7 Foolproof Tips to Beat Jet Lag
Our story about how to sleep well on a plane, featuring advice from Roy Raymann, PhD, resident sleep expert at SleepScore Labs (SleepScore.com) and the former “Sleep Czar” of Apple, got a very enthusiastic response. We were inspired to get back in touch with Raymann to cover even more sleep-related travel topics. Here, how to beat jet lag, adjust to time zones both near and far, learn to relax and rest in a new environment, and the latest on the role smartphone and tablet screens can play in sleep.
1. IT TAKES ONE DAY TO ADJUST TO ONE HOUR OF A TIME ZONE SHIFT
Raymann offers one basic rule of thumb that will serve you no matter how far you’re traveling and for how long. “It will take you one day to adjust to one hour of a time zone shift.” That adjustment can occur before you take off, or you can make it part of your visit to your destination.
2. HOW TO ADJUST TO A NEW TIME ZONE BEFORE YOU FLY
If you are flying a relatively short distance and your destination is, say, a three-hour time difference from where you live or work, Raymann suggests that you start adapting to the new time zone a few days before you fly. “For a destination with a difference of three hours, just start three days before, and adjust your daily activities (go to bed, wake up, workout, meals, etc.) to link up to the new time zone by one hour every single day,” Rayman says. “Note that for long time zone leaps you might partially adjust prior to the trip, so you actually shorten the jet lag at the place of destination.”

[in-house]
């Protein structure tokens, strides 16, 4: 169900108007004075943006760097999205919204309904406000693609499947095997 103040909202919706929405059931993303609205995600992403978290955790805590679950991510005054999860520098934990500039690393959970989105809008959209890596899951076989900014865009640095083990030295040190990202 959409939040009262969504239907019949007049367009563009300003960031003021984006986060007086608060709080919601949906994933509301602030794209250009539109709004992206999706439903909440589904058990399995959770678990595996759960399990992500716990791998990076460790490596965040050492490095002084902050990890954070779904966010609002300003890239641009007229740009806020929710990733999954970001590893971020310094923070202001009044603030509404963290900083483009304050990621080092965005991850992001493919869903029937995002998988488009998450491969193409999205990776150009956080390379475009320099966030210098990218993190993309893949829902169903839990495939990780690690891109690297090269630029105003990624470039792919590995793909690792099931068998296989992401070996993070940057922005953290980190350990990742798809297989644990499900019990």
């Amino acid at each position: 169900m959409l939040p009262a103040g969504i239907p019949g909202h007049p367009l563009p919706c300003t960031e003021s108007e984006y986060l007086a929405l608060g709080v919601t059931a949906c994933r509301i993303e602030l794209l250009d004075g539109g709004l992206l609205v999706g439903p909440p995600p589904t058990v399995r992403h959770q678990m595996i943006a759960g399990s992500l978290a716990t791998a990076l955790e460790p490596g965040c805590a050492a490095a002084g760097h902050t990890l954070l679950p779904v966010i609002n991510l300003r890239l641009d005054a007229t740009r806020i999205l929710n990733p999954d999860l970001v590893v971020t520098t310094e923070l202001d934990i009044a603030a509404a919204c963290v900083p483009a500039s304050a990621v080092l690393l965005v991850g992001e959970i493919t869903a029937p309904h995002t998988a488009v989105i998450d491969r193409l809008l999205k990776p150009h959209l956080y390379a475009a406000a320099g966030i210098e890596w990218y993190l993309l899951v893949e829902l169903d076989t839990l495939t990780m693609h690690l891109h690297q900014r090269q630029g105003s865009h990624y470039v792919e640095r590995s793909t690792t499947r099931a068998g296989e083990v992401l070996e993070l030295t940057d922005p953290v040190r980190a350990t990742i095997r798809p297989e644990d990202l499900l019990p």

3. FOR SHORT TRIPS, CONSIDER STAYING ON YOUR HOME SCHEDULE
If your trip is just for two or three days and for rest and relaxation (as opposed to a business trip), and in a relatively nearby time zone, Raymann suggests, “You might actually not want to adjust at all, and stay on the ‘departure city’ clock for your daily activities.”
4. FLYING EAST IS HARDER THAN FLYING WEST
“Not all types of jet lag are equal,” notes Raymann. “Eastward (such as flying from California to Florida) is harder to adjust to than a flight in the opposite direction. The body finds its easier to adapt to longer day as compared to short days, and when flying eastwards you cut your day short.” Sure, there’s not much you can do about which direction you have to fly, but knowing that flying east will be more challenging than flying west can help you prepare and recover.
5. SMARTPHONE AND TABLETS CAN INTERFERE WITH SLEEP
What parents like me refer to as “screen time” can have a serious effect on your ability to sleep. First of all, they may prevent you from the necessary winding down required before sleep. “Certain emails, games, and online video content might cause stress, worries, and tension,” says. Raymann. In addition, notifications in the middle of the night can wake you up just as you’re learning to adjust to a new time zone. “Use the ‘Do Not Disturb’ setting on your device to make sure you get undisturbed hours of sleep,” advises Raymann. Finally, the light emitted by smartphones and tablets can affect your biological clock. “Screens contain a lot of blue light,” notes Raymann, “which directly affects your biological clock. Minimize your screen’s brightness, and use a night mode such as iOS Night Shift [which Raymann helped to develop when he was Apple’s ‘Sleep Czar’] to filter out blue light wavelengths.”